Cairo Fashion Festival season 9: go big or go home

Nayera Yasser
7 Min Read

As more days get crossed off the year’s calendar, those currently known as the Cairo Fashion Festival (CFF) crowd worked on their outfits for the anticipated date. From the country’s most renowned fashion designers, to those with an army of loyal followers, hundreds marched on the green carpet under the fading sun of late November.

For the ninth season, CFF came back with a new layout, sizzling fashion, and fresh talents to celebrate the Fashion Week (FW) season. This season, the festivities unfolded over an entire weekend, starting with a local shopping bazaar then a number of fashion talks powered by the industry’s leaders before the great finale.

The biannual fiesta proved to be the country’s biggest fashion event with five presentations plus four runway shows, which took place on the festival’s longest runway to date. From those who have trusted CFF to be their launchpad a few seasons ago, to those who met Cairo’s fashion enthusiasts for the first time, it is safe to say that the event had a little something for every taste.

While the early sunset led to a long and chilly night, the first model took the stairs to walk on a fashion-forward modified container. The industrial platform was this season’s designated location for fashion presentations. First in line, Ola Azzam’s evening dresses answered many puzzling dress codes with flirty silhouettes and satin-fuelled grace. The multiple high and low hemlines, paired with hints of lace, made the collection both fresh and timeless.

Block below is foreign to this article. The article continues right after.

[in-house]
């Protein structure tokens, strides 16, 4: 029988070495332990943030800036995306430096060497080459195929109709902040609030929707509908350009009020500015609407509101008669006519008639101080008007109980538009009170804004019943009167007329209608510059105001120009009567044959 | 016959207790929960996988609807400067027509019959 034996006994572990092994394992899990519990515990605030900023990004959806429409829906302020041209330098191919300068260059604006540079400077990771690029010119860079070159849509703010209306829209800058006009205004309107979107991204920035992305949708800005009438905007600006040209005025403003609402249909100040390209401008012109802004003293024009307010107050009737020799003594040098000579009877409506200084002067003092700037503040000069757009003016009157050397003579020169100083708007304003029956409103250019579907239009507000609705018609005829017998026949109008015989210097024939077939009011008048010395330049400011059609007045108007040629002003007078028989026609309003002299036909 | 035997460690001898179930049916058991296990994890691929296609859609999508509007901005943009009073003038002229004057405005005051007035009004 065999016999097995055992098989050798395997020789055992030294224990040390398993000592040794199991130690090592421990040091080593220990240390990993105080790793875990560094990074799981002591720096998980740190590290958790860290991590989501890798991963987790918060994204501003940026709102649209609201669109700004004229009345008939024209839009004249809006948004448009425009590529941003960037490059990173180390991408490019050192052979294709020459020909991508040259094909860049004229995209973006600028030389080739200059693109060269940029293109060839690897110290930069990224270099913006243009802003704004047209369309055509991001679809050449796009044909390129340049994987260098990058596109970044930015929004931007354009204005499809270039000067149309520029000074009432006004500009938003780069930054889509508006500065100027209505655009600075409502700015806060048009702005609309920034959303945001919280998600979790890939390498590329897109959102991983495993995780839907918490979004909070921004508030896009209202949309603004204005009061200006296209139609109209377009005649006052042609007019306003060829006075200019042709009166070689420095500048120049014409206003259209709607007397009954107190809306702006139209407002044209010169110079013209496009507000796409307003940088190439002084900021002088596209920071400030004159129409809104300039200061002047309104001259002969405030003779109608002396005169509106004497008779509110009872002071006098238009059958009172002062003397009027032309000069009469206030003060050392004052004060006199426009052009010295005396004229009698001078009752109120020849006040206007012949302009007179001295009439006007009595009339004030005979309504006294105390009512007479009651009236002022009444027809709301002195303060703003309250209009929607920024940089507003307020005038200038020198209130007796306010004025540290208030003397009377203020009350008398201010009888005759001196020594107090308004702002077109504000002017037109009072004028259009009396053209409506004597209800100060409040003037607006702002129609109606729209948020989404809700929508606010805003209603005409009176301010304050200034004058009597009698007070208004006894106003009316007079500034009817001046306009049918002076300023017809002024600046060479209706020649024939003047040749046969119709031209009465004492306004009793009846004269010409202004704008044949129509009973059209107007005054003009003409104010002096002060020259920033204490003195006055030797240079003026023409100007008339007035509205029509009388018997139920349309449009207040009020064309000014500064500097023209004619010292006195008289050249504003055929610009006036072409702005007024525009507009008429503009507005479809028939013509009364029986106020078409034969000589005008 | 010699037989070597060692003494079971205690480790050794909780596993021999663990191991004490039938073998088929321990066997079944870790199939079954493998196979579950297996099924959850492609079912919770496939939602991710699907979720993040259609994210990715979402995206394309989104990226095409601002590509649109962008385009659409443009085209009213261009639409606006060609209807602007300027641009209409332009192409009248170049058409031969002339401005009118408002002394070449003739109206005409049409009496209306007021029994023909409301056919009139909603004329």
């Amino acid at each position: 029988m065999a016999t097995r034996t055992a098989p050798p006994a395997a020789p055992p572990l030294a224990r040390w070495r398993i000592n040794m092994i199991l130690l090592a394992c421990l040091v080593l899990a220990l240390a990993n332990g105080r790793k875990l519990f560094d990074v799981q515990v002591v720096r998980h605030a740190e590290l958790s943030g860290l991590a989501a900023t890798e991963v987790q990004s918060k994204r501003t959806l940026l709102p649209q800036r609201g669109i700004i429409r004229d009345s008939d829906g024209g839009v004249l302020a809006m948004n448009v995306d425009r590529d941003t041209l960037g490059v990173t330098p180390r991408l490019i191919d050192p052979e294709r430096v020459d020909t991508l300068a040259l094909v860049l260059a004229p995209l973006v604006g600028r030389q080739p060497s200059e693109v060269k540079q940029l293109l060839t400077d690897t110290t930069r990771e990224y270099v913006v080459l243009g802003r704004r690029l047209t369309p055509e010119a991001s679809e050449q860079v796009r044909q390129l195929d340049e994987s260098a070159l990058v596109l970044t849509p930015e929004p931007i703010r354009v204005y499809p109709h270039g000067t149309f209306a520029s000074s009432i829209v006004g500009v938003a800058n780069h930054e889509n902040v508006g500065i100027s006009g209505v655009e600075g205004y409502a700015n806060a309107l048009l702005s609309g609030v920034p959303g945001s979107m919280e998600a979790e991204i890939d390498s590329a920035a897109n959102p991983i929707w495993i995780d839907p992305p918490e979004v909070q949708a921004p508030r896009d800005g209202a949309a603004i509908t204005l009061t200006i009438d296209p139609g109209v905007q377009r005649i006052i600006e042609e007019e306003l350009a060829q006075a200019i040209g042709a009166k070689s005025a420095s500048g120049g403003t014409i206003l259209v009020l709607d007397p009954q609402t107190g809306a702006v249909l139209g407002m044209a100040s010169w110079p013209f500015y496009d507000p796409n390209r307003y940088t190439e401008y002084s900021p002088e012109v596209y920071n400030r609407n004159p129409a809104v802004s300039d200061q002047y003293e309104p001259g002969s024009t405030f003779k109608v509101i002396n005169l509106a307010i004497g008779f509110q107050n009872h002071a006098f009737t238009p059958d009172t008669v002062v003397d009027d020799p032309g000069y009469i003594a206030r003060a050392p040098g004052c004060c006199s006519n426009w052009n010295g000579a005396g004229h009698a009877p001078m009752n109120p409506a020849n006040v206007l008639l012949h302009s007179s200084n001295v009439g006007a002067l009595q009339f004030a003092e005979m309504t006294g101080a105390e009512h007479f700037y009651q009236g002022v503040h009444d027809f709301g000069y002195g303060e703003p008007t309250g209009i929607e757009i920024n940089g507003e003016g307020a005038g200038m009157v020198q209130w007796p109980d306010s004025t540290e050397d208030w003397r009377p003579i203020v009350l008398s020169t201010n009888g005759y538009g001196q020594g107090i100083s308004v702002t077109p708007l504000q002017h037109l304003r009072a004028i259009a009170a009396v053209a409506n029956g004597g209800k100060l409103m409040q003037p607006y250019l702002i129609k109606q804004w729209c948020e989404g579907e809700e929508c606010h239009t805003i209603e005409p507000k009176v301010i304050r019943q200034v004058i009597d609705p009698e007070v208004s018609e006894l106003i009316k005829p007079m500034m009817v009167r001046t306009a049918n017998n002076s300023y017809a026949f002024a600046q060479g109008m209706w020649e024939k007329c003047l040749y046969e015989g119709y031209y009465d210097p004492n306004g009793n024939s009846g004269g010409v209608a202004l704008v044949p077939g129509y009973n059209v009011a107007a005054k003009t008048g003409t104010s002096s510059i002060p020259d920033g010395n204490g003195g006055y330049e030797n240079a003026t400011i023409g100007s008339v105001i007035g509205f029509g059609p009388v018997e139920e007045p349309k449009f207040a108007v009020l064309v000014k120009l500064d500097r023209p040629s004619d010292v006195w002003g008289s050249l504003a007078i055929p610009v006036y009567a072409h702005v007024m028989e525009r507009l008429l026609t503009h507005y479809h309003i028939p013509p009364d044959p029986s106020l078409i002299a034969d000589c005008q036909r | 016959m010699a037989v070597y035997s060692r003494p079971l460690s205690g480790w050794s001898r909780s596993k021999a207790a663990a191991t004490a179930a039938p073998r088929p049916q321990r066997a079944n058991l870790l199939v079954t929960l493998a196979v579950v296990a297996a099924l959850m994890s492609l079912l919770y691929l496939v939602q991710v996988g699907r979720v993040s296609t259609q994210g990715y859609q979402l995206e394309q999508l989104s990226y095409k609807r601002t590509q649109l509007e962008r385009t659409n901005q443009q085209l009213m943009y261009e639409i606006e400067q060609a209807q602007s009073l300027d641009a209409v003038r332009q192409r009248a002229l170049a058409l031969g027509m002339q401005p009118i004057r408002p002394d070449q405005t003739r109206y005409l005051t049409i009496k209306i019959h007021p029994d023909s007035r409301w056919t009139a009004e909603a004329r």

Next in line, Dubai’s Three Fifty Nine had their spot inside the container. The brand’s signature vibrant colours and geometric patterns stood out against the surrounding white backdrop. The label’s modern aesthetic and carefree flair attracted the attention of many bold and contemporary women in the crowd.

The container later witnessed the work of Sara Shenawy and Heritage collection by Ahmed Hamdy. While Shenawy addressed the ladies, Hamdy favoured his own kind. For the new season, the precious sapphire stone has a significant impact on Shenawy’s thought process. The designer’s collection was inspired by the gem’s transparency and rich colour. Accordingly, her evening gowns came in a rainbow of emerald green, ruby red, and without question, sapphire blue.

The simple yet memorable collection got Shenawy to walk one more time inside the container; albeit the second round was only to pick up her gigantic ticket as the winner of this year’s fashion grant provided by London College of Fashion.

On the other hand, the gentlemen had an appointment with a fashion-forward blast from the past. Menswear designer Ahmed Hamdy chose to base his design on what he defined as the golden era of tailoring in Egypt: the 1930s.

“In the year 1925, Cairo was named the most beautiful city in the world. One of the main criteria for this award was the way people dressed,” Hamdy added. “Accordingly, I was inspired to use the best-selling fabrics from that decade; wool, cashmere, and velvet. Meanwhile, I have followed a more modern cut while maintaining nostalgic reveres.”